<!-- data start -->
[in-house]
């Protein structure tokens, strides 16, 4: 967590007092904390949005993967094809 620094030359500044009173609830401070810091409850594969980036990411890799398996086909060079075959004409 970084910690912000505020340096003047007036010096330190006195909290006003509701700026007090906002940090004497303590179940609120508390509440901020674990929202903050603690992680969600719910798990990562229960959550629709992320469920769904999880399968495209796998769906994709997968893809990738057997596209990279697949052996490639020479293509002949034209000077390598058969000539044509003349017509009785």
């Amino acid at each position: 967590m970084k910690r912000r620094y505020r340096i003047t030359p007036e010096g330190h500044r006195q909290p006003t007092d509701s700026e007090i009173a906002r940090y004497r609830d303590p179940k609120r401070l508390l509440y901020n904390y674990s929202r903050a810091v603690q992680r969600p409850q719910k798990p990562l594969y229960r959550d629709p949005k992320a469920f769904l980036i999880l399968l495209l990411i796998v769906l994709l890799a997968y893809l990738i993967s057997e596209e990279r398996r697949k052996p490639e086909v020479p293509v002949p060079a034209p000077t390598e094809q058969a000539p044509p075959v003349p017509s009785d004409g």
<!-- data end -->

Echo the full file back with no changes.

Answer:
[in-house]
């Protein structure tokens, strides 16, 4: 967590007092904390949005993967094809 620094030359500044009173609830401070810091409850594969980036990411890799398996086909060079075959004409 970084910690912000505020340096003047007036010096330190006195909290006003509701700026007090906002940090004497303590179940609120508390509440901020674990929202903050603690992680969600719910798990990562229960959550629709992320469920769904999880399968495209796998769906994709997968893809990738057997596209990279697949052996490639020479293509002949034209000077390598058969000539044509003349017509009785």
């Amino acid at each position: 967590m970084k910690r912000r620094y505020r340096i003047t030359p007036e010096g330190h500044r006195q909290p006003t007092d509701s700026e007090i009173a906002r940090y004497r609830d303590p179940k609120r401070l508390l509440y901020n904390y674990s929202r903050a810091v603690q992680r969600p409850q719910k798990p990562l594969y229960r959550d629709p949005k992320a469920f769904l980036i999880l399968l495209l990411i796998v769906l994709l890799a997968y893809l990738i993967s057997e596209e990279r398996r697949k052996p490639e086909v020479p293509v002949p060079a034209p000077t390598e094809q058969a000539p044509p075959v003349p017509s009785d004409g």